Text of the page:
Last month the United Nations headquarters in New York City hosted the 2015 OpenStreetMap US conference, State of the Map (SOTM). An illustrious setting for a passionate band of people who are collaboratively creating a global repository of geographic data that is free for anyone.
Amongst the over 800 attendees were developers, government, enterprise businesses, educators, startups, and many people just curious and interested in maps. OpenStreetMap has become well established as a source of geographic data – particularly in geographic regions that have low quality or completeness from commercial sources. Additionally OSM has up-to-date road data after a disaster and also for more esoteric but useful data such as accessibility, trails, or cycle routes. Esri has been a long-time supporter and user of OSM data so it was great to connect and share ideas in person.
Open Data in an Ecosystem
My talk highlighted the cyclic ecosystem of open data sharing. OpenStreetMap was initiated and thrives from individuals gathering observable data through GPS traces, paper maps and good ol’ groundtruthing. Increasingly, non-observable or large volumes of data such as addresses or parcels can be provided from existing data public sources – namely government! We are already seeing growing availability of data served from the local source through ArcGIS Open Data. These data sources afford an opportunity for communities like OpenStreetMap to work closely with government GIS departments to incorporate authoritative data. The result is that combining the authoritative data with the community sourced and enriched data creates unique opportunities for up-to-date and high quality sources for meaningful applications. For example the UN WHO used OSM data for routing analysis in response to the Ebola outbreak.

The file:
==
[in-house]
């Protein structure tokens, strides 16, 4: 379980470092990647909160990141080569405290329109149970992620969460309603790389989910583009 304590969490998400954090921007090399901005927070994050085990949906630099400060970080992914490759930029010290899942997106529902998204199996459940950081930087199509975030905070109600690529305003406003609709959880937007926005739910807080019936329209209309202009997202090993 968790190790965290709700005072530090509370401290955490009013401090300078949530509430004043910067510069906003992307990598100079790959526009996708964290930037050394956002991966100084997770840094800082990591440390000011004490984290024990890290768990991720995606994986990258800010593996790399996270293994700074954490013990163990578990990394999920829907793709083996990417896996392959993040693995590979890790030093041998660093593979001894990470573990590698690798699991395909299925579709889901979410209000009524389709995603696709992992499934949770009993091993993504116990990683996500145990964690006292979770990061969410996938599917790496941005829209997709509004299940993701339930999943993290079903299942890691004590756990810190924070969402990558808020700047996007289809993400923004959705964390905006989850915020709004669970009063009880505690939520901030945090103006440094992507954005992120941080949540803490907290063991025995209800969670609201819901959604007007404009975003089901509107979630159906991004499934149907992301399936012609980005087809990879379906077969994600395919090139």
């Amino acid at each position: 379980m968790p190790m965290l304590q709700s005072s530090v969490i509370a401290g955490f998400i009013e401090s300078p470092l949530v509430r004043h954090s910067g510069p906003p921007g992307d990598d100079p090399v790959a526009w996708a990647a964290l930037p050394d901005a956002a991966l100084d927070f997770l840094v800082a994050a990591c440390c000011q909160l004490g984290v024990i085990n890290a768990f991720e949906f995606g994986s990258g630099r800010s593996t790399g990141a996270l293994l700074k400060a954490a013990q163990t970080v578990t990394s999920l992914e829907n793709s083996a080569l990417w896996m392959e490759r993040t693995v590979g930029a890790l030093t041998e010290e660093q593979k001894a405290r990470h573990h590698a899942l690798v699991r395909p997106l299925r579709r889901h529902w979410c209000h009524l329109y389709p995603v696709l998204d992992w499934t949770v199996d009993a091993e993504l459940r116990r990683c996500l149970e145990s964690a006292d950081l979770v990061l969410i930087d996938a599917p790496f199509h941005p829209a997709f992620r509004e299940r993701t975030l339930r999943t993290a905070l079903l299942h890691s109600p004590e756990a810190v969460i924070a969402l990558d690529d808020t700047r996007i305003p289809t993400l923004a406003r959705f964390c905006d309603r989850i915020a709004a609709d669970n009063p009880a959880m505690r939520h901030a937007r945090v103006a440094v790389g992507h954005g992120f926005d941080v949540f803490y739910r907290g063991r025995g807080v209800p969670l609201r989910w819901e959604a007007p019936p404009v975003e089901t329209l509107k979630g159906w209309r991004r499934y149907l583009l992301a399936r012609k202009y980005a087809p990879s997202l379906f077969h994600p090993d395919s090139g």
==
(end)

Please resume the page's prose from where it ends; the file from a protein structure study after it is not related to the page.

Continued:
ArcGIS + OSM Highlights
ArcGIS Open Data will be adding structured licenses where data providers can choose from sets of well-known open licenses. This will make it easier for people to find data that fits OSM license and incorporate into the global database.
The open-source ArcGIS OSM Editor integrates into ArcGIS Desktop to download OpenStreetMap data for design or analysis. You can also edit and contribute directly to OpenStreetMap from within ArcGIS Desktop.
Koop, our open-source web API adapter, has some experimental provider modules for OSM. Developers can use these Node.js modules to convert OpenStreetMap data into GeoJSON or GeoServices for use in ArcGIS Online, Pro, or any ArcGIS application. It is quite a useful tool to have for exploring OSM in your work.
In the future, expect a lot more integration between ArcGIS and OpenStreetMap. We heard a lot of positive ideas how to leverage advanced GIS workflows with the increasingly complex OSM data in order to continue raising quality and also utility of the data in any application and analysis.
If you will be at the Esri UC 2015, join the Open Data special interest group meetup on Tuesday evening. And if you want to learn more or share your own use of OpenStreetMap with ArcGIS – please leave a comment!